character-inspiration-2If you haven’t yet read part 1, I would recommend doing so – ideally before reading this post, although afterwards would also work.

As I mentioned before, I regard character development as one of the most important aspects of fiction writing.

Other elements, such as plot, are important too, but without strong characters, plot isn’t enough. And some weaknesses in plot can actually be forgiven, once the characters have their place in our hearts.

I mentioned not being a fan of character sheets, and the whole “laundry list” approach to character creation.

It’s not so much that character profiles can’t be useful, but they don’t feel sufficient to me.

There’s usually a category, for example, about hobbies and interests.

I find this particularly difficult to complete, and do feel it’s one section, in which “for the sake of completing the box” type answers tend to appear. Does your character actually love cooking, rocking climbing, and badminton? Or did you literally just make that up on the spot, because it sounds like a good answer, and because you already used crochet and tennis for the last character?

Physical appearance is another category, routinely included on every character profile list out there.

If I needed to write down that my main character, Lucy, has red hair, in order to remember this, it would be kind of bizarre. Minor characters, possibly – but surely we should know what our central characters look like? We should be able to “see” them.  Do you seriously write down your own sister’s hair colour, in case you don’t recognise her, the next time you bump into her?  To me, it would be equivalent.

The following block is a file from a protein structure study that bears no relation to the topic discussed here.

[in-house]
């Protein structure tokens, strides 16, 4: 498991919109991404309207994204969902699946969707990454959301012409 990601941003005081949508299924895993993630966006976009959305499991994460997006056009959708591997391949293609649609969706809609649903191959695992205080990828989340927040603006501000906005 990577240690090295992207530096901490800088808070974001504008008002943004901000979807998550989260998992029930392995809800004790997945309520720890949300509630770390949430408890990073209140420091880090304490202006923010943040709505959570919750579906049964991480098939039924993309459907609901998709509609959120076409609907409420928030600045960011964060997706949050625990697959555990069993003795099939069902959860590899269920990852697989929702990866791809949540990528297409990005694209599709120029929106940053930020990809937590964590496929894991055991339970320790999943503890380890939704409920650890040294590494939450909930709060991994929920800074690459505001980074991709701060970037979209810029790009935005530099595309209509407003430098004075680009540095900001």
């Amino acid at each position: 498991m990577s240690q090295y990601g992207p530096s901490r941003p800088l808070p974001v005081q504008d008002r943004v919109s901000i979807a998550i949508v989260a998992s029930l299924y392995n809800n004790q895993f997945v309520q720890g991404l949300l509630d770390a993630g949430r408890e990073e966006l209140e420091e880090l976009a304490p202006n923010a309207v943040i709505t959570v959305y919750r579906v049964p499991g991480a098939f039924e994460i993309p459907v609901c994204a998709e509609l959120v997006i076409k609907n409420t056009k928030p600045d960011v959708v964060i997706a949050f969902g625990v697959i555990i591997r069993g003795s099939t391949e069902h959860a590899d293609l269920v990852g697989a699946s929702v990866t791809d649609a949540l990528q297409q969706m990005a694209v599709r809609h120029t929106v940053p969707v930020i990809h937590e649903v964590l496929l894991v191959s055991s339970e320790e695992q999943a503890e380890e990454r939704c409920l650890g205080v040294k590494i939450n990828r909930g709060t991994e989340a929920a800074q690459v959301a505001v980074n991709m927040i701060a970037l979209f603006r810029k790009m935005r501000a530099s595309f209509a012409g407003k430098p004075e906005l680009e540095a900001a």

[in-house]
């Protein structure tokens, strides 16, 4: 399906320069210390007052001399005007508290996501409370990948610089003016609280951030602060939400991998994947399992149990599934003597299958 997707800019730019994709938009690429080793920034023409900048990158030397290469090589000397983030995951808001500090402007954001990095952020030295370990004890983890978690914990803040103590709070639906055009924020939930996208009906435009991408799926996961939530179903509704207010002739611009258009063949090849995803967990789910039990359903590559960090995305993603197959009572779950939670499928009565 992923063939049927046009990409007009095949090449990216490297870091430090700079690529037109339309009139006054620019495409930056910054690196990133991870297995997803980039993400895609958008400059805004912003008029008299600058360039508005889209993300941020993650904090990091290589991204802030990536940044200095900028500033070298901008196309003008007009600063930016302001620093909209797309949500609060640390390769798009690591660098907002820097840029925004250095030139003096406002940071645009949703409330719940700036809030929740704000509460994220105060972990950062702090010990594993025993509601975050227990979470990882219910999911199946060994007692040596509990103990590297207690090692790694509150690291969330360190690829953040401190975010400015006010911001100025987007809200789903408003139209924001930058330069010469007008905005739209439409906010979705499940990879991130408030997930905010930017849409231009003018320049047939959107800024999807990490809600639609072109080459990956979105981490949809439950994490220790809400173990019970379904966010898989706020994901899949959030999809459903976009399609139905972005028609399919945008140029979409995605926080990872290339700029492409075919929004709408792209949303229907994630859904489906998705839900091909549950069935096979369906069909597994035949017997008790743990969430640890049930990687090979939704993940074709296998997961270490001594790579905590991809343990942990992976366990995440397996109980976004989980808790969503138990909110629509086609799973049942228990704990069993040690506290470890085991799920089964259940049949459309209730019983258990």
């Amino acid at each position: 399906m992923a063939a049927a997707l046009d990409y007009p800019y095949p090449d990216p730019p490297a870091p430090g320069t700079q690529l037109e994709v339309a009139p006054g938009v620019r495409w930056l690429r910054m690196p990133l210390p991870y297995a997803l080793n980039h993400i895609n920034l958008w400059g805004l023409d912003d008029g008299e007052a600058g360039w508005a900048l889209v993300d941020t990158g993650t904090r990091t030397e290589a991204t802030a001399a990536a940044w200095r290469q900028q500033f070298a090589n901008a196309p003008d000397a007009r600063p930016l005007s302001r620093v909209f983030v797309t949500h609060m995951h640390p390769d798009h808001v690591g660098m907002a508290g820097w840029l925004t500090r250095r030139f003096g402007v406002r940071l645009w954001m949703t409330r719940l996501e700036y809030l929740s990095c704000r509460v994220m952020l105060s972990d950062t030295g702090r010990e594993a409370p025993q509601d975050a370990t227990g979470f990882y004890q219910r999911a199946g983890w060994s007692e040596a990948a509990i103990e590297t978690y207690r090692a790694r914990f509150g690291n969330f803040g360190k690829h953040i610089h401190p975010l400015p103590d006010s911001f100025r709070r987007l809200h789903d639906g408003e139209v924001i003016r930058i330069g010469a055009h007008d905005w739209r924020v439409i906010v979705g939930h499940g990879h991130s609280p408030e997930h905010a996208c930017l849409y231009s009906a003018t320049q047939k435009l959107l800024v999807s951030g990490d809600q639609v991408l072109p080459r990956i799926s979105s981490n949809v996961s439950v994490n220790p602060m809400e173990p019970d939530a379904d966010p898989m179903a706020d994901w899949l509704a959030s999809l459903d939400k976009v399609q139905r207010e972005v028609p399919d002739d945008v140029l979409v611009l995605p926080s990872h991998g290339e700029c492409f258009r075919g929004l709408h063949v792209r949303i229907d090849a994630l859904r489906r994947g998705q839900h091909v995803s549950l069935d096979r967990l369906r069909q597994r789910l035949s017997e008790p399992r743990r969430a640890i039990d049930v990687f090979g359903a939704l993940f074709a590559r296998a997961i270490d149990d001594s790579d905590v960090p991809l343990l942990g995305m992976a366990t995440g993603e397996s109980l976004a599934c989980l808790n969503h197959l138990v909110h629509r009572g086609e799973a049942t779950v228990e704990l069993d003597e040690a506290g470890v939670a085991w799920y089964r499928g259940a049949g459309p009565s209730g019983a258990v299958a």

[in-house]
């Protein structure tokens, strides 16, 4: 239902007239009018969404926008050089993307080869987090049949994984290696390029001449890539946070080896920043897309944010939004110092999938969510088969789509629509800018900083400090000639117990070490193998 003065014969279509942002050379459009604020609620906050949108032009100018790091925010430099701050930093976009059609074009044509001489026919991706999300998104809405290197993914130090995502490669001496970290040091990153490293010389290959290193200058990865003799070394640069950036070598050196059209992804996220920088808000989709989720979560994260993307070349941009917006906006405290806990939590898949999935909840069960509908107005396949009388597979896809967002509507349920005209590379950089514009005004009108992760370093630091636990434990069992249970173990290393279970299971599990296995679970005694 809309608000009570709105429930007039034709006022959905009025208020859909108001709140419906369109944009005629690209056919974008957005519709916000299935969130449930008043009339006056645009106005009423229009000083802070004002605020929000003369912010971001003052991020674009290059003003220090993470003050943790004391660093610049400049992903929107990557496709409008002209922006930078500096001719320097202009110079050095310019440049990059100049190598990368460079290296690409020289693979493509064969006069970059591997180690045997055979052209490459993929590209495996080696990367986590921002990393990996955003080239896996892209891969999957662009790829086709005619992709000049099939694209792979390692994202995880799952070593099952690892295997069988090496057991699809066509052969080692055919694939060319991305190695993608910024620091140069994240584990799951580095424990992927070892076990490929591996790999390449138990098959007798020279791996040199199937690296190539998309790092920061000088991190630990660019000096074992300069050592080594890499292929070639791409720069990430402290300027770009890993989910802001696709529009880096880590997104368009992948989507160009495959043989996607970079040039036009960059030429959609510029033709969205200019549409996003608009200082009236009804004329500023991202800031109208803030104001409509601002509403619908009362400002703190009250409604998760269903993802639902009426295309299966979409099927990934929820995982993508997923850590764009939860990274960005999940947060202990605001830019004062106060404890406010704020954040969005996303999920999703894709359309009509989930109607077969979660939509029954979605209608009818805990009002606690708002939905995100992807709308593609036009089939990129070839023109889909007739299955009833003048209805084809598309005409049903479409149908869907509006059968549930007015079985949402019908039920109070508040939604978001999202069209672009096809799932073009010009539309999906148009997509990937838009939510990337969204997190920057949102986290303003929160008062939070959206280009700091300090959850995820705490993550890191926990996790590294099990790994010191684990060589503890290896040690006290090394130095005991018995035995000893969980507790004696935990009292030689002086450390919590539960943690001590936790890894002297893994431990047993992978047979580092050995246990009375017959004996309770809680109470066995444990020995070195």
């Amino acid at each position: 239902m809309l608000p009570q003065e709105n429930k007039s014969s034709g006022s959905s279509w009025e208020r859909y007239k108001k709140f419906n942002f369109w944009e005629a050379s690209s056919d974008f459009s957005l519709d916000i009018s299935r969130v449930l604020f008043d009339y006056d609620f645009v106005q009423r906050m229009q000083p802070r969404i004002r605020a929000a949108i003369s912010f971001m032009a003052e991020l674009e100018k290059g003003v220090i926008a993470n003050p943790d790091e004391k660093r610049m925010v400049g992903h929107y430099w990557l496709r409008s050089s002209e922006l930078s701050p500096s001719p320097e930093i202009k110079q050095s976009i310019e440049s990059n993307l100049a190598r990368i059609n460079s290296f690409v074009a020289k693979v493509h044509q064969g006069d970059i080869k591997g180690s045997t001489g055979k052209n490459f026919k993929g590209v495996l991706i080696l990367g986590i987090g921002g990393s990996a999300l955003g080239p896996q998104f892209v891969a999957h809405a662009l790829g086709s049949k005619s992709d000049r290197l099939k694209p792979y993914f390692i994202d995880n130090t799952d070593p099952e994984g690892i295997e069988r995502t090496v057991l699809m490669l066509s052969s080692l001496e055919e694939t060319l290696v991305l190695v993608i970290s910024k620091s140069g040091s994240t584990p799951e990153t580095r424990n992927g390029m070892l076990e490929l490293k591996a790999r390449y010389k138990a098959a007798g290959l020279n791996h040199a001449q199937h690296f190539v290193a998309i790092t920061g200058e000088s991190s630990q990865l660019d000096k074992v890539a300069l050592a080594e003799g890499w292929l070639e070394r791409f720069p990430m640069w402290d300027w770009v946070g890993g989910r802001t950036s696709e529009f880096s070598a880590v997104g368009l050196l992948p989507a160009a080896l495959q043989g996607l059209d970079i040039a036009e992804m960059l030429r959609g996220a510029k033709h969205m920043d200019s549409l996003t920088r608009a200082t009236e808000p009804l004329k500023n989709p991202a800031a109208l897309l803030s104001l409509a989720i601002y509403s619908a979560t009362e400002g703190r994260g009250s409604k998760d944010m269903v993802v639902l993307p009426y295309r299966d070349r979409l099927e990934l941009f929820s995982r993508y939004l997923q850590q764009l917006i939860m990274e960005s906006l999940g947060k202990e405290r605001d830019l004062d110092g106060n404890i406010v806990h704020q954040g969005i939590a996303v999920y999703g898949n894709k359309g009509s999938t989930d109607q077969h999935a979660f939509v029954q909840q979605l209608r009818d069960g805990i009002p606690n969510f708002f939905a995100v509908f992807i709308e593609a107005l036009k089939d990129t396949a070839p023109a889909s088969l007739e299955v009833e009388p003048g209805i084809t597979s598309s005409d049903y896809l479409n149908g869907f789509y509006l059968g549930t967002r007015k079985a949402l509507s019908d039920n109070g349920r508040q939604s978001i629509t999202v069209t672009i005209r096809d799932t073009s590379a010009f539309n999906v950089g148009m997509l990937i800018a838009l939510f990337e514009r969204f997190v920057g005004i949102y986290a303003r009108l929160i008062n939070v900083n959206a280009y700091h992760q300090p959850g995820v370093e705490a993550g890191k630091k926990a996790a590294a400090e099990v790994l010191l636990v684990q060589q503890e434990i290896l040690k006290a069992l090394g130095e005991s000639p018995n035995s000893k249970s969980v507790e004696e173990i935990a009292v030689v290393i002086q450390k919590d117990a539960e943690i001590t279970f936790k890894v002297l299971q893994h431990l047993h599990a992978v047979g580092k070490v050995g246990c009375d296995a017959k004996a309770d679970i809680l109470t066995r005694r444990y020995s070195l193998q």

It’s also worth noting that, although someone might have should-length, thick, wavy, light brown hair – maybe the reader won’t need that much information. This isn’t a problem with character profiles, as such – but just a point that’s worth keeping in mind.  Many writers who take the “laundry list” approach to character creation, have a tendency to include the entire “laundry list” in their stories, which generally doesn’t read well.  Being selective is key.

One of the most important aspects of character development is taking time to understand the various important relationships, in the lives of your different characters.

I’ve written a post about how to create believable romantic relationships in your fiction, and another that focuses upon friendships. But consider family relationships, those with work colleagues, and any other relevant relationships, also. Together, these relationships form an important part of who the character is – and, as such, they deserve time and attention.

I would say to look at any or all of the categories on any standard character profile sheet, if you wish – but really take the time to consider each question. Mechanically filling out the blanks is unlikely to result in deep characterisation. Get to know your fictional people over time, and enjoy the process. That way, hopefully, future readers will want to know them, too.

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